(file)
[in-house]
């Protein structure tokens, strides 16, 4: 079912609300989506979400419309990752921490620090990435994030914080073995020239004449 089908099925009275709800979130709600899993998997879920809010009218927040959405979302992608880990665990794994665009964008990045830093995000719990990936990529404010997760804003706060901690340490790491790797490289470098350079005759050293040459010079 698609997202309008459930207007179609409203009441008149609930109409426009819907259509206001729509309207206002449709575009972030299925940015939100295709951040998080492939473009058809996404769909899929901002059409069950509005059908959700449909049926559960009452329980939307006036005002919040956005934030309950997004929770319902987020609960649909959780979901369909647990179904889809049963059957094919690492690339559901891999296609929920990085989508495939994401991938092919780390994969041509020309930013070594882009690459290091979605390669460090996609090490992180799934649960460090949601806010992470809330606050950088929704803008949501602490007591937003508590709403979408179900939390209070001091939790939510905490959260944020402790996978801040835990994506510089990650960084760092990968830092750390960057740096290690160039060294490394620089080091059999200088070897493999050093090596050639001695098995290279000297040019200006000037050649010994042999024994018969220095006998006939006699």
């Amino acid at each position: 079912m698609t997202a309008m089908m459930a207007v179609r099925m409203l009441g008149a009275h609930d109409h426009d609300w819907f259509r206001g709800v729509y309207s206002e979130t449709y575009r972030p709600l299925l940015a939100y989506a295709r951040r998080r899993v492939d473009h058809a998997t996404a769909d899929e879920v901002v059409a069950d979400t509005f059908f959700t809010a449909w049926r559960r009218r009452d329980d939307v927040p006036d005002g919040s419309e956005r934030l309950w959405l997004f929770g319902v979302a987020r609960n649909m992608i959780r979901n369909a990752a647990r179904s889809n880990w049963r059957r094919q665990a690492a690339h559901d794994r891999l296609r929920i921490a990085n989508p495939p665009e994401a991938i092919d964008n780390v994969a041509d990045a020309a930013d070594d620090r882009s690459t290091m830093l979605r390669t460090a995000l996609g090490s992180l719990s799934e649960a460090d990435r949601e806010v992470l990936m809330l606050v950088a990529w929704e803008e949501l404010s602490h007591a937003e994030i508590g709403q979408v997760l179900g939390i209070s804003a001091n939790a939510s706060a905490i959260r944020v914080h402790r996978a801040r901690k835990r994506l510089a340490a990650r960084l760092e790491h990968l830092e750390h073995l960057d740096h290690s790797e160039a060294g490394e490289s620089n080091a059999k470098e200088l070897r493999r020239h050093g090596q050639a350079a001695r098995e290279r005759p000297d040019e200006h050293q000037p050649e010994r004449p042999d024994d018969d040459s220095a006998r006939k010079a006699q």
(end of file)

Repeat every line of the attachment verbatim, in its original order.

[in-house]
């Protein structure tokens, strides 16, 4: 079912609300989506979400419309990752921490620090990435994030914080073995020239004449 089908099925009275709800979130709600899993998997879920809010009218927040959405979302992608880990665990794994665009964008990045830093995000719990990936990529404010997760804003706060901690340490790491790797490289470098350079005759050293040459010079 698609997202309008459930207007179609409203009441008149609930109409426009819907259509206001729509309207206002449709575009972030299925940015939100295709951040998080492939473009058809996404769909899929901002059409069950509005059908959700449909049926559960009452329980939307006036005002919040956005934030309950997004929770319902987020609960649909959780979901369909647990179904889809049963059957094919690492690339559901891999296609929920990085989508495939994401991938092919780390994969041509020309930013070594882009690459290091979605390669460090996609090490992180799934649960460090949601806010992470809330606050950088929704803008949501602490007591937003508590709403979408179900939390209070001091939790939510905490959260944020402790996978801040835990994506510089990650960084760092990968830092750390960057740096290690160039060294490394620089080091059999200088070897493999050093090596050639001695098995290279000297040019200006000037050649010994042999024994018969220095006998006939006699």
């Amino acid at each position: 079912m698609t997202a309008m089908m459930a207007v179609r099925m409203l009441g008149a009275h609930d109409h426009d609300w819907f259509r206001g709800v729509y309207s206002e979130t449709y575009r972030p709600l299925l940015a939100y989506a295709r951040r998080r899993v492939d473009h058809a998997t996404a769909d899929e879920v901002v059409a069950d979400t509005f059908f959700t809010a449909w049926r559960r009218r009452d329980d939307v927040p006036d005002g919040s419309e956005r934030l309950w959405l997004f929770g319902v979302a987020r609960n649909m992608i959780r979901n369909a990752a647990r179904s889809n880990w049963r059957r094919q665990a690492a690339h559901d794994r891999l296609r929920i921490a990085n989508p495939p665009e994401a991938i092919d964008n780390v994969a041509d990045a020309a930013d070594d620090r882009s690459t290091m830093l979605r390669t460090a995000l996609g090490s992180l719990s799934e649960a460090d990435r949601e806010v992470l990936m809330l606050v950088a990529w929704e803008e949501l404010s602490h007591a937003e994030i508590g709403q979408v997760l179900g939390i209070s804003a001091n939790a939510s706060a905490i959260r944020v914080h402790r996978a801040r901690k835990r994506l510089a340490a990650r960084l760092e790491h990968l830092e750390h073995l960057d740096h290690s790797e160039a060294g490394e490289s620089n080091a059999k470098e200088l070897r493999r020239h050093g090596q050639a350079a001695r098995e290279r005759p000297d040019e200006h050293q000037p050649e010994r004449p042999d024994d018969d040459s220095a006998r006939k010079a006699q």